Isabel Sawhill, Cabot Family Chair and Senior Fellow, Economic Studies; Co-Director, Center on Children and FamiliesBudgeting for National Priorities:

A government shutdown is not the end of the world. It’s just a bad way to run a government. A default, on the other hand, could cause a financial crisis, even a depression. The president needs to hang tough. If the country’s economy is being taken hostage, what does he do? It’s simple. He doesn’t negotiate. If he does the hostage takers will just do it again, and again, and again.

Gary Burtless, John C. and Nancy D. Whitehead Chair and Senior Fellow, Economic Studies:

Between September 12 and 15 the Washington Post and ABC News conducted a survey of 1,004 adults in which respondents were asked the following question: “If the government cannot borrow more money to fund its operations and pay its debts, do you think that would or would not cause serious harm to the U.S. economy?” In response, 73% said that a cutoff of government borrowing would cause serious harm while 22% said a cutoff would not cause serious harm.

Respondents were also asked whether it would be better “for Congress to raise the debt limit so the government can keep paying its bills and obligations or for Congress not to raise the debt limit and let the government default on paying its bills and obligations?” Americans split about evenly on this question, with 46% responding that Congress should raise the debt limit and 43% saying Congress should not raise the debt ceiling. Astonishingly, more than a third of the respondents who thought Congress’s failure to raise the debt ceiling would cause “serious harm to the U.S. economy” also said Congress should not raise the debt ceiling. In other words, a sizeable percentage of American adults say Congress should adopt a policy that they believe will seriously harm the economy. Among Republican respondents who think failure to lift the debt ceiling would inflict serious harm, more than half say the debt limit should be left unchanged.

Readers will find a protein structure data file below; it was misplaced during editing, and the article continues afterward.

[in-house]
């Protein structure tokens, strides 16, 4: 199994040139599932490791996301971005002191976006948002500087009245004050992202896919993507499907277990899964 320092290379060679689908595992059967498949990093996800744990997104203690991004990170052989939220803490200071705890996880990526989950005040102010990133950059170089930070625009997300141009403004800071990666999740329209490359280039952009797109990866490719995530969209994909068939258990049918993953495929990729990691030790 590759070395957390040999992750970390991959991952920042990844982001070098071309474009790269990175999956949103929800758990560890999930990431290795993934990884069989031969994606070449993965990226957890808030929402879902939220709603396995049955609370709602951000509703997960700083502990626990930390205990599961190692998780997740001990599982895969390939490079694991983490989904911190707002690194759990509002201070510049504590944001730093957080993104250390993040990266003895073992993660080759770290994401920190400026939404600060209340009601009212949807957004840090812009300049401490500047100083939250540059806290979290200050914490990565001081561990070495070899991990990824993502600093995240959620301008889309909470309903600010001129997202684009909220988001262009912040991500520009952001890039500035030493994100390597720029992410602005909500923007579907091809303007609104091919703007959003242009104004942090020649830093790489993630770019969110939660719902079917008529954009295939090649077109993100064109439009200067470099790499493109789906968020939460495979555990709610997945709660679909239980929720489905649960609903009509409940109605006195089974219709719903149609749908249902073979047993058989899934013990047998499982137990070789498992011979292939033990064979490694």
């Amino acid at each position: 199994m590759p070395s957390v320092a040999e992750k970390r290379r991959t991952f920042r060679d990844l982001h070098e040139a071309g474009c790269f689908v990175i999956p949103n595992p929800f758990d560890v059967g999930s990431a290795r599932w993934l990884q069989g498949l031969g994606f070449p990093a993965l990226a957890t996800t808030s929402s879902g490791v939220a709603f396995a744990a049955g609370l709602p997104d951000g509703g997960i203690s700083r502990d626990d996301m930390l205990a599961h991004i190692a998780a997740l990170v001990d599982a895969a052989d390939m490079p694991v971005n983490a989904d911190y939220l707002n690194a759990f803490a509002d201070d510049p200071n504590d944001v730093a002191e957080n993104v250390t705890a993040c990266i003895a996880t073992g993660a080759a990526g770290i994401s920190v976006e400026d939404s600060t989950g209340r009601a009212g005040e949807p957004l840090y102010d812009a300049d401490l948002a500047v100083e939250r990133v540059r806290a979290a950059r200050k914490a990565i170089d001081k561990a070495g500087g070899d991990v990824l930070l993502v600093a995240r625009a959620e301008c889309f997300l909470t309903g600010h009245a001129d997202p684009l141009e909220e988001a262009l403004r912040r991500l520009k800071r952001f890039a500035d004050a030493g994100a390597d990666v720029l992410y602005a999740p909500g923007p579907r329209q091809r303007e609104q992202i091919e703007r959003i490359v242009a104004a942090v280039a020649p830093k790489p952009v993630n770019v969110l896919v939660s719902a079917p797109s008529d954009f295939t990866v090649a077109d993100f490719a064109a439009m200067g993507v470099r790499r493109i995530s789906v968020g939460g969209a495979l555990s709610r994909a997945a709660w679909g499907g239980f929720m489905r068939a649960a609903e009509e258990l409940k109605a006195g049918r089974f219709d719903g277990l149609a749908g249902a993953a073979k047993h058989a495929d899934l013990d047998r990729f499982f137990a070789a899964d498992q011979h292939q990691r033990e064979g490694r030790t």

If many voters think Congress should take a step they know will cause serious harm, it is reasonable to wonder what offsetting gain they expect to achieve as a result of this destructive step. Unfortunately, the Post-ABC pollsters did not pose this question. We know that a vital minority of adults think it is desirable to inflict serious economic harm on our pocketbooks and livelihoods. The mystery is why the hoped-for apocalypse seems worthwhile. Do these voters think they’re so far down they have nothing left to lose? They’re wrong.

Bill Frenzel, Guest Scholar, Economic Studies:

Both sides of the budget fight are adamant. No serious negotiations are apparent. A short shut-down, has become probable. A shut-down of a day or two is harmful, particularly in this area, but survivable. The real danger is the second problem, the debt ceiling, still weeks away. If polarization continues, and causes default, the result would be catastrophic, both to the U.S. and the world.